Old unused wells can be hard to find. They may be buried under soil or covered by buildings. Sometimes the only evidence is a depression or an old well casing close to a house or outbuilding. Hand-dug wells can be safety hazards for children, adults, and animals to fall into as well. Visit the Minnesota Department of Health's website for tips on finding abandoned well sites on rural land.

 

wellsealing before
Before well sealing
wellsealing during
During well sealing

 

State Cost-Share offers 50% cost-share rates to seal unused wells in Benton County, up to $1,000. Please contact our office if you would like more information.

 

Additional information:

 

Septic Programs

The Benton Soil & Water Conservation District has various cost-share programs available for landowners to septic tankrepair/replace failing septic systems.  The purposes of these programs are to promote public health and welfare by preventing, reducing, and eliminating water pollution.

For a brochure on all the available programs for failing septic systems, click here.

 

Clean Water Fund Cost-Share Grants

  • SWCD Local Capacity Services Clean Water Fund Grant
  • Little Rock Lake Watershed Clean Water Fund Grant

These funds are available to landowners who have their septic systems inspected by a licensed private inspector and the system has been deemed to be an Imminent Threat to Public Health and Safety, and a Notice of Noncompliance has been issued.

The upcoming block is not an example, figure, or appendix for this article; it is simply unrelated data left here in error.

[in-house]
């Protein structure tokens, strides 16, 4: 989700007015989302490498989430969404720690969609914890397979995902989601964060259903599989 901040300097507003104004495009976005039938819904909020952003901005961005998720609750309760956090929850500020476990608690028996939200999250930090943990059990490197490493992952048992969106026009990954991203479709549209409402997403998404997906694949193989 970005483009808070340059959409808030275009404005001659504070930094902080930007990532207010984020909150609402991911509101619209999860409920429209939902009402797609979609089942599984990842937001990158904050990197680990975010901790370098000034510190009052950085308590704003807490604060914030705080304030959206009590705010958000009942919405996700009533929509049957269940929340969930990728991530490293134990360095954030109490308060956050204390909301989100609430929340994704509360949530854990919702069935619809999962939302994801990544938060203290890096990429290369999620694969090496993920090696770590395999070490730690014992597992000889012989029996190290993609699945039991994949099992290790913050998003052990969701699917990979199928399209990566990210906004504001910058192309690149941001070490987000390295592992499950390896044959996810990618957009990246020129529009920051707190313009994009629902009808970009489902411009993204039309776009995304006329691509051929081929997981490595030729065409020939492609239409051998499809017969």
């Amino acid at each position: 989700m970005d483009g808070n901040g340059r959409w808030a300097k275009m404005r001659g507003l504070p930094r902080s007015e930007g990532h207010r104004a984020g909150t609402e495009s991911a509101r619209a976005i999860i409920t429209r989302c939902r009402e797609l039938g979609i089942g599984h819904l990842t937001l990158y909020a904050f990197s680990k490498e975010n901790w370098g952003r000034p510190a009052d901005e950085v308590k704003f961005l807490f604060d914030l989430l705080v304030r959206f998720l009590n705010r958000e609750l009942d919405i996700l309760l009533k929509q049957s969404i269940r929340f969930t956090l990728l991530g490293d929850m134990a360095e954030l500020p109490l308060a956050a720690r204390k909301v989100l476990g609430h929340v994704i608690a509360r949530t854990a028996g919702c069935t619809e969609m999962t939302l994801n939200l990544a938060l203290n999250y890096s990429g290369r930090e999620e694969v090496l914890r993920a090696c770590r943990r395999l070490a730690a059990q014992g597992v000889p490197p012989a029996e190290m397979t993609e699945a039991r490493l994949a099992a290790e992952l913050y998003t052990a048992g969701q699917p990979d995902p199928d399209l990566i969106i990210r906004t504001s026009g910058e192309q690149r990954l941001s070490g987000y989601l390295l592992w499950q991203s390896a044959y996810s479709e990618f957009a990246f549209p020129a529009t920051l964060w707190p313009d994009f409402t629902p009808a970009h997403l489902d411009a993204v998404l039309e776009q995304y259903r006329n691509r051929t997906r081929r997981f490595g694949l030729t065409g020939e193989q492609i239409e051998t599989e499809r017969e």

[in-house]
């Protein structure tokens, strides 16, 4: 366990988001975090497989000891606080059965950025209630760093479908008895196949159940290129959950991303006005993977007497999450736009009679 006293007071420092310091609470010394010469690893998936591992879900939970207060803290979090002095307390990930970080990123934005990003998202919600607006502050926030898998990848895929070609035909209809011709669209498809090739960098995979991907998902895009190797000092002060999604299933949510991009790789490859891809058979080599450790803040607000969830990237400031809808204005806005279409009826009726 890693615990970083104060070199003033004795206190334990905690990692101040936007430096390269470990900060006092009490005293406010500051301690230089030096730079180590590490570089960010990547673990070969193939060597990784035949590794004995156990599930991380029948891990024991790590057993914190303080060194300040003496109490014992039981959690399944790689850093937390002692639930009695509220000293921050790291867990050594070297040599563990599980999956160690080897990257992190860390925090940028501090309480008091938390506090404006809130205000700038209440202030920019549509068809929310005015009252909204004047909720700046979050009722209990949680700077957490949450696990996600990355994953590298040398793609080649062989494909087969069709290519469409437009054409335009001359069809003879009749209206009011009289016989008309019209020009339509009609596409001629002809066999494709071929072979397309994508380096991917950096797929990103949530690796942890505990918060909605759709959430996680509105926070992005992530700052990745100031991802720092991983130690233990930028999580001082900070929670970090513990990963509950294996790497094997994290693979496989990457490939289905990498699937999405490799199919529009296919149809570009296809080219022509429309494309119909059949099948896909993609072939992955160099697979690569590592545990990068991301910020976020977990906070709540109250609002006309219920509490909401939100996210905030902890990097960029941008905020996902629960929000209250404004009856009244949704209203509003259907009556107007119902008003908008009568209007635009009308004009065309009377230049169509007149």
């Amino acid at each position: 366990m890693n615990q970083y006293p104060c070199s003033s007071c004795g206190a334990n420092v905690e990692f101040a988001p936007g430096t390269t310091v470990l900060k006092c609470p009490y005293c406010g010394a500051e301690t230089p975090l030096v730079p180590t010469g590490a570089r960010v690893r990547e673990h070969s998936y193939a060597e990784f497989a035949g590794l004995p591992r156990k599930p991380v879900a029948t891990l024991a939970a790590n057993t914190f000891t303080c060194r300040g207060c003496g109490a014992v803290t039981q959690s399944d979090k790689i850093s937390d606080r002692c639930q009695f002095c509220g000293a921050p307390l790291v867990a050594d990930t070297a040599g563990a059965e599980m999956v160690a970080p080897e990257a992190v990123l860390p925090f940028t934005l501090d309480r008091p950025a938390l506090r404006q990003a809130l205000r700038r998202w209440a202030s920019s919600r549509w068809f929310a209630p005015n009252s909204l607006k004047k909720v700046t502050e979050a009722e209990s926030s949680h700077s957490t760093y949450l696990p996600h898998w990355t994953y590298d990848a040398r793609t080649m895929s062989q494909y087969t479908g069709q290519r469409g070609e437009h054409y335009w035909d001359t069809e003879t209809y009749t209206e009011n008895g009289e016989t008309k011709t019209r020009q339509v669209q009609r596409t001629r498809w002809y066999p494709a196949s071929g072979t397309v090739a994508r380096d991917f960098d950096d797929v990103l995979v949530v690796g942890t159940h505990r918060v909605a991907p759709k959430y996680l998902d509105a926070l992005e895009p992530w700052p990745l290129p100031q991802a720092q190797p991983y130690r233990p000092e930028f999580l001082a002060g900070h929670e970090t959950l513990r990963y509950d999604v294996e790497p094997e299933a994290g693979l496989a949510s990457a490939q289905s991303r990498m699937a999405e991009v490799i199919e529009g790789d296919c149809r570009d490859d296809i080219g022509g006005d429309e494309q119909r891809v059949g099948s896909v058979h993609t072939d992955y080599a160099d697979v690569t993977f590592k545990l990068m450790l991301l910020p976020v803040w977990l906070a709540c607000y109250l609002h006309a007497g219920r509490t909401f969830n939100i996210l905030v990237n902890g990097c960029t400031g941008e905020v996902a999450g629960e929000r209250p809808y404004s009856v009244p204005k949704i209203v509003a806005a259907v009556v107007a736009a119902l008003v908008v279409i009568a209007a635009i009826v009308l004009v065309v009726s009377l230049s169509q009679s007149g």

Landowners could be eligible to be reimbursed up to 50% of the installation costs to repair/replace a failing septic system, which are paid after completion.  Landowners are responsible for any inspection and design fees, along with any permit costs.

At a minimum, a system that is an Imminent Threat to Public Health and Safety is a system with a discharge of sewage or sewage effluent to the ground surface, drainage systems, ditches, storm water drains, or direct to surface water; systems that cause a reoccurring sewage backup into a dwelling or other establishment; systems with electrical hazards; or sewage tanks with unsecured, damaged, or weak maintenance hole covers.

For more information on the programs above, click here.

 

Benton County Low-Income SSTS Upgrade Clean Water Fund Grant

Benton SWCD is administering this Clean Water Fund grant on behalf of Benton County.  This program is available for Benton County residences who have a homesteaded, single-family home who meet the income criteria and other programs eligibility requirements.

Provides cost-share for failing septic systems that have been inspected by a licensed private inspector and the system has been deemed to be 1) Imminent Threat to Public Health and Safety OR Failing to Protect Groundwater,  and 2) Notice of Noncompliance has been issued. 

Combined household gross annual income must qualify under the USDA Rural Development Low Income Guidelines (INCOME TABLE is on application).  There are two cost-share rates available and are depended on combined household gross annual income.  Cost-share rates are 1) up to 75% not to exceed $10,000 OR 2) up to 50% not to exceed $6,500. Cost-share rates depend on which income table the household is eligible for.  See Application for all the program criteria and eligibility requirements. 

For more information & program application, click here.